• JD Wallace

Exploring Kubernetes Persistent Storage with the Pure Service Orchestrator CSI Plugin

In this post I'll install the Pure Service Orchestrator (PSO) Kubernetes CSI Plugin and then use it to deploy an app with persistent storage on FlashArray. If you don't yet have a lab deployed or want details about the lab I'm using, see my post Kubernetes Cluster Setup with Kubeadm. Of course, you'll also need access to a FlashArray.


Also, I want to be sure to acknowledge the excellent work Chris Crow (Pure Storage Systems Engineer) has done. Chris has been leading a community meet-up for us all to get better acquainted with Kubernetes, PSO, and Portworks and this post comes directly from my study of a lecture he original developed. Thanks for your leadership Chris!


Install Pure Service Orchestrator (PSO)

Add the Pure Storage PSO helm repository to your helm installation.

helm repo add pure https://purestorage.github.io/pso-csi
helm repo update
helm search repo pure-pso -l

Create a values.yaml file (here is a sample) to let PSO know how to connect to your FlashArray. The minimum values are:

clusterID - A unique name to represent your deployment. Multiple clusters may deployed targeting the same Pure storage, but each must have a unique clusterID.

MgmtEndPoint - The management IP of your FlashArray.

APIToken - An API Token for a user with at least Storage Admin rights on the FlashArray. This account will be used by PSO to orchestrate the FlashArray.

PSO may be configured to work with multiple FlashArrays as well as FlashBlades, however for this post I'll be using just a single FlashArray.

clusterID: homelab
arrays:
 FlashArrays:
    - MgmtEndPoint: "192.168.1.245"
 APIToken: "f5ba6d62-63c1-3a3a-f9d2-642de1124fef"

Create a new namespace for the PSO deployment.

kubectl create namespace pso

Install Pure PSO.

helm install pure-pso pure/pure-pso --namespace pso \
-f PSOvalues.yaml

Expect output that looks something like this:

NAME: pure-pso
LAST DEPLOYED: Fri Dec 11 19:17:48 2020
NAMESPACE: pso
STATUS: deployed
REVISION: 1
TEST SUITE: None

Eventually, these new pods will be running.

kubectl get pods -n pso

With PSO installed we should now have two new storage classes.

kubectl get storageclass

Using MinIO to Explore PSO

MinIO offers a software defined object storage application that can be deployed as a Docker image. This makes it well suited to explore persistent storage in a containerized environment. I'll deploy a MinIO container that uses PSO to leverage FlashArray for its persistent storage.

Create a Persistent Volume Claim with the pure-block storage class.

kubectl apply -f minio-pvc.yaml
apiVersion: v1
kind: PersistentVolumeClaim
metadata:
  name: minio-pvc
spec:
  storageClassName: pure-block
  accessModes:
    - ReadWriteOnce
  resources:
    requests:
      storage: 1Gi

This will result in a new persistent volume claim and a corresponding persistent volume which exists on the FlashArray.

This volume has been created on the FlashArray, but as you'll notice is not yet connected to any host.


Deploy MinIO and use the minio-pvc PVC we created previously as the storage volume.

kubectl apply -f minio-deployment.yaml
apiVersion: apps/v1
kind: Deployment
metadata:
  # This name uniquely identifies the Deployment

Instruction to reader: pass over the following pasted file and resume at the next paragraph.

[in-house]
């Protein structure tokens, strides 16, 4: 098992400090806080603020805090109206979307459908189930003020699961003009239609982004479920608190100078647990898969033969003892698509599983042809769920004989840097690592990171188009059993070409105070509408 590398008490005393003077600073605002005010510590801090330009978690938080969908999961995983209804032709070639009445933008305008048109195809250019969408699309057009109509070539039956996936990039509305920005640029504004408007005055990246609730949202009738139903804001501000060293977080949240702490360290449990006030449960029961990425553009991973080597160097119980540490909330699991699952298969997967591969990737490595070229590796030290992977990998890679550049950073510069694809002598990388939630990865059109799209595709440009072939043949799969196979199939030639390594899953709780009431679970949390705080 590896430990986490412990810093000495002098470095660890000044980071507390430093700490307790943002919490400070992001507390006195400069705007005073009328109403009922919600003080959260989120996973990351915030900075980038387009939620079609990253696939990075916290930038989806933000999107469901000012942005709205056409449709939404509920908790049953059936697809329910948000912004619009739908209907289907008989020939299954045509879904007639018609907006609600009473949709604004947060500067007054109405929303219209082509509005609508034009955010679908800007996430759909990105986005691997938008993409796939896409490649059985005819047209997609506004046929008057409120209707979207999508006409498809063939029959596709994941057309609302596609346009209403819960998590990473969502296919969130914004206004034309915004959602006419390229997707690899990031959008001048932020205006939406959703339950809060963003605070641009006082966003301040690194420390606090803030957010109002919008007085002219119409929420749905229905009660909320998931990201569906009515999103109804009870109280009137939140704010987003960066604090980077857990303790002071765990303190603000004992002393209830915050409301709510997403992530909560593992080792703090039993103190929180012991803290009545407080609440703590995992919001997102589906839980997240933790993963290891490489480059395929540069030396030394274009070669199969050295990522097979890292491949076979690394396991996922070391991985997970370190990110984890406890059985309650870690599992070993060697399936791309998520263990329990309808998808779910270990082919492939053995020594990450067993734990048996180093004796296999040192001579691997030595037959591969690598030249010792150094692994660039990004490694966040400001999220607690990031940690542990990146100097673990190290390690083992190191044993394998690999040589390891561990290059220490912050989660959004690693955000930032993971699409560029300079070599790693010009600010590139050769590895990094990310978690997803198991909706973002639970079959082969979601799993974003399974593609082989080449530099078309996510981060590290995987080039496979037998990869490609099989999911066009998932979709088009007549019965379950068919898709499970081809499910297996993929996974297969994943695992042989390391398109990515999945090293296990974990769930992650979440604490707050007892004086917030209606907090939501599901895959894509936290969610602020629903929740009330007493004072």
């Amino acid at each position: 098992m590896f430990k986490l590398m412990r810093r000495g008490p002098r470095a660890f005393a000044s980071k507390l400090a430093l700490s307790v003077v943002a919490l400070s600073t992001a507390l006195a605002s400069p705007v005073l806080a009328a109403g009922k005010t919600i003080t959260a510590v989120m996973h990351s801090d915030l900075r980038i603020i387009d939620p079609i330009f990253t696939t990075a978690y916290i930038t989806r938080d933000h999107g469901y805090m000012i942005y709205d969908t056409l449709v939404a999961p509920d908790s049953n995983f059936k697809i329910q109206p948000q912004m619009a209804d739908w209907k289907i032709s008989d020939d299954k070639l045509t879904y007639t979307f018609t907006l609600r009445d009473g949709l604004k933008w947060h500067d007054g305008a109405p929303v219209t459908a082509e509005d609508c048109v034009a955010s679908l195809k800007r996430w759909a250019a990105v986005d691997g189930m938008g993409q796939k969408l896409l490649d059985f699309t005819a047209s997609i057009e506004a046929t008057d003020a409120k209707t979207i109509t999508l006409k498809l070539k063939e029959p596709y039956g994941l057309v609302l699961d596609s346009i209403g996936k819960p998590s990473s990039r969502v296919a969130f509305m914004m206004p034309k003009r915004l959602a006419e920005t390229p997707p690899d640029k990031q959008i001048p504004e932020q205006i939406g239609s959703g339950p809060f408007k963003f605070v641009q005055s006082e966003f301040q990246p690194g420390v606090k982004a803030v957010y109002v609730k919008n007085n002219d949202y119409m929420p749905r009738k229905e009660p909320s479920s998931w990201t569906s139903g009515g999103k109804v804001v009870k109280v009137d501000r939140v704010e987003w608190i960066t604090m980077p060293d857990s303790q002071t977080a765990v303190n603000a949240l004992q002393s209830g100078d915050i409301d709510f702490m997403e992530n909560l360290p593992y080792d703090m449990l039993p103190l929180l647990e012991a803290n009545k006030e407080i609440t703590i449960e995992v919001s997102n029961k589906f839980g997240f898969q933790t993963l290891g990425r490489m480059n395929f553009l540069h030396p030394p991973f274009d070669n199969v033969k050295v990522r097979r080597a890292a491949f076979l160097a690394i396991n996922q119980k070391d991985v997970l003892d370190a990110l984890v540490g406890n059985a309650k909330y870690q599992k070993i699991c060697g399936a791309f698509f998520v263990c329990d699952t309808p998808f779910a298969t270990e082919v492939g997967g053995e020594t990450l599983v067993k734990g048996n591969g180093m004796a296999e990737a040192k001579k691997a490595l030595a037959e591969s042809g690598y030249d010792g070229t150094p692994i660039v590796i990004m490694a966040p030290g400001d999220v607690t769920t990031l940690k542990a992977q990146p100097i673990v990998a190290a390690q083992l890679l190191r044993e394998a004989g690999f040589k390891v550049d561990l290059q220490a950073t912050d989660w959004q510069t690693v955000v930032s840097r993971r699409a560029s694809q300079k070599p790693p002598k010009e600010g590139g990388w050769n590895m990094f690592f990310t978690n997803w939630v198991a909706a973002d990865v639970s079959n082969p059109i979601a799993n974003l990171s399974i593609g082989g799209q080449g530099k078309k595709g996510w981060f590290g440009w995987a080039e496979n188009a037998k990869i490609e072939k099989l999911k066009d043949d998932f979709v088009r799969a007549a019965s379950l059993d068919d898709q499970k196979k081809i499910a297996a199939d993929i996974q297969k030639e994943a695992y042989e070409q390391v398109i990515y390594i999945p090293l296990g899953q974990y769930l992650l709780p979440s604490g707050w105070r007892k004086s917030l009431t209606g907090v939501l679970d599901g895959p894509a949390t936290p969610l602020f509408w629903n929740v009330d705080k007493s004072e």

name: minio-deployment-pure
spec:
  selector:
    matchLabels:
      app: minio-pure
  strategy:
    type: Recreate
  template:
    metadata:
      labels:
        # Label is used as selector in the service.
        app: minio-pure
    spec:
      # Refer to the PVC created earlier
      volumes:
      - name: storage
        persistentVolumeClaim:
          # Name of the PVC created earlier
          claimName: minio-pvc
      containers:
      - name: minio-pure
        # Pulls the default Minio image from Docker Hub
        image: minio/minio:latest
        args:
        - server
        - /storage
        env:
        # Minio access key and secret key
        - name: MINIO_ACCESS_KEY
          value: "minio"
        - name: MINIO_SECRET_KEY
          value: "minio123"
        ports:
        - containerPort: 9000
          hostPort: 9001
        # Mount the volume into the pod
        volumeMounts:
        - name: storage # must match the volume name, above
          mountPath: "/storage"

We now have a MinIO pod deployed on node k8s-worker3.

If we go back and review our FlashArray volume, we can see that a host entry for the node k8s-worker3 has been created and the volume has been connected to that host.

Create as service so we can access the MinIO UI.

kubectl apply -f minio-svc.yaml
apiVersion: v1
kind: Service
metadata:
  name: minio-service
spec:
  type: NodePort
  ports:
    - port: 9001
      targetPort: 9000
      protocol: TCP
  selector:
    app: minio-pure

View the new service

kubectl get svc

Now if we browse to port 32320 on node k8s-worker3 we should connect to the MinIO UI.

Log in (minio/minio123), create a bucket, and upload some data.

Now we'll destroy the MinIO pod and allow the deployment to create a new instance. This time it's on node k8s-worker2.

Connecting to the new Pod we find that our file still exists.

We can further investigate by viewing the FlashArray volume and we'll see that it has been automatically reassigned to the new node hosting our redeployed MinIO application.


Summary

With Pure Storage PSO, we've seen that we can leverage persistent FlashArray storage for Kubernetes deployments while letting PSO handle all of the orchestration.